I am admittedly a Pottermaniac.
So, when I say it was an emotional weekend because I watched the Harry Potter 7.5 movie, it’s a little complicated.
Let me explain:
I had heard about the series off and on, but was skeptical about how great they were, really. I mean, everyone goes on and on about Justin Beiber, and I just don’t get it. (PLEASE DON’T THROW ANYTHING AT ME OR LEAVE AWFUL COMMENTS BECAUSE OF THAT!) So I hesitated on trying to read them.
What changed my mind? Well, way back when I was about 14, one of my awesome cousins, Amy, was visiting our house. Instead of hanging with me, she had her full attention in Harry Potter and the Prisoner of Azkaban. And every fifteen minutes or so, she would start laughing out loud. She would try to explain something to me, but like any time you haven’t read the book and gotten to know the characters, I just couldn’t appreciate it like she could. I started to feel really left out.
So what can you do? I immediately grabbed a copy of Harry Potter and the Sorcerer’s Stone, and I was lost. Within a few days, I had voraciously sped through all the first four Harry Potter books. I fell in love with the various characters, the humorous writing, the allusions to all sorts of mythologies. I then joined the nearly four year wait for the fifth book to come out.
(By the way, this would be a great place to say that there are NO hard feelings about being ignored by Amy for Harry Potter. I GET IT. I only feel indebted to you for opening my eyes to an amazing series.)
So, for the fifth, sixth, and seventh books, I was one of THOSE people who attended the midnight release parties at Barnes and Nobles to be one of the first to know what was next in the series. Because if I didn’t know, as soon as possible, I JUST MIGHT SPONTANEOUSLY COMBUST! (I really hope you all know that feeling–the excitement, tension, and relief that come with being so entranced with something magical like this.)
I even dragged Jared along to those last two. We were dating during the sixth book’s release, and had just been married for a few months with the seventh. And let me tell you, that is true love. Standing in a line with a bunch of people dressed up in ridiculous costumes because you are supporting the girl you love’s obsession for something other than you.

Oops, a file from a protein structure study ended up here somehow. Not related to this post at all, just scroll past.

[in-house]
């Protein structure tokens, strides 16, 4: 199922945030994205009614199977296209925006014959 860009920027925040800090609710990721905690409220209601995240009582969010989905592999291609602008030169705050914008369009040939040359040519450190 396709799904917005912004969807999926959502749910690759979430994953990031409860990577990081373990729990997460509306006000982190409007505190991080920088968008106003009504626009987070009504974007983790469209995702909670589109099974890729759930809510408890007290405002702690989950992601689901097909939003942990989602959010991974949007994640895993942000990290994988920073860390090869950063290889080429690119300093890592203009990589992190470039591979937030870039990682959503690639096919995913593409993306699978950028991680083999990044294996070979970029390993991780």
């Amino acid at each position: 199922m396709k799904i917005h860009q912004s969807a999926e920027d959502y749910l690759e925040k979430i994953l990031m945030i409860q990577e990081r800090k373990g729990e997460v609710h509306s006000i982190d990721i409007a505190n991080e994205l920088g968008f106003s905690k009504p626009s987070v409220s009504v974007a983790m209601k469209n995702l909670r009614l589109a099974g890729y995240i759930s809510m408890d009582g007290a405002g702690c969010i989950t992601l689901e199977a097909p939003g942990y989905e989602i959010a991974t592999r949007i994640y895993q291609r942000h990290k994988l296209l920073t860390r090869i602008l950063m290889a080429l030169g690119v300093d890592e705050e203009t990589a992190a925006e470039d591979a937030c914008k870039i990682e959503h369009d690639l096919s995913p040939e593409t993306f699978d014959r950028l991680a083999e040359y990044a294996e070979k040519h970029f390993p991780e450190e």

(And since his sister, Sarah, and my two younger brothers were both just as in love with the series, it wasn’t like he had much better to do than play card games with us. Like sleep or play video games. I am sure that I will regret this aside sometime later when he reads this post, but I couldn’t help myself. But I digress.)
So I read those books, and I cried at some point in every one of those books, Goblet of Fire and on. And the tears only increased in frequency with each new book, too. Like, only the end of book four, when Voldemort comes back and Cedric dies, kinda sad. (What?! Lord Voldemort returns in full force?! Really, have you have been living under a rock all this time?) So that was only a little bit of the end. By The Deathly Hallows, I think I cried off and on through most of the beginning and then nonstop through the last half of the book.
So with that history in mind, I have a love-hate relationship with the movies that drives anybody watching them with me crazy. Because the books are just so much more in depth and the movies just can’t get all of that in there, or focus on weird parts that I don’t think are integral. What do you expect? I AM an English teacher, after all.
And I know the movies can’t get it all in unless they do extended editions that are four hours long, like the Lord of the Rings series, meaning by the end it’s TWELVE hours. And most people don’t really have the endurance for that, especially when they might not have read the book. So you have to cut some details. I GET IT, PROMISE. But the movies, even the best of the series, all have flaws. This one was no different. It wasn’t bad, at all. It was actually pretty good, for the most part.
But, the movie was more of a hollow echo of all those powerful emotions I felt when back in July 2007, as I finally reached the end of a masterfully written tale. It was over, then, for me. Because no other format can truly cover this story that is the very picture of the word epic. As in, when you look up “epic” in the dictionary, next to where it states, “heroic; majestic; impressively great” you will find a picture of JK Rowling or one of the Harry Potter covers.
All Saturday evening, I relived the ghost of this tale, felt moved by the ghostly echoes of the powerful waves that sweep over me whenever I read the book. And when you have had a love affair with a story like this for over a decade, that can be emotionally draining.
My hats off to you, J.K. Rowling, for being able to create a world that has swept over this world with such power. I can only hope that some day, I could write with such power, beauty, and creativity as you have.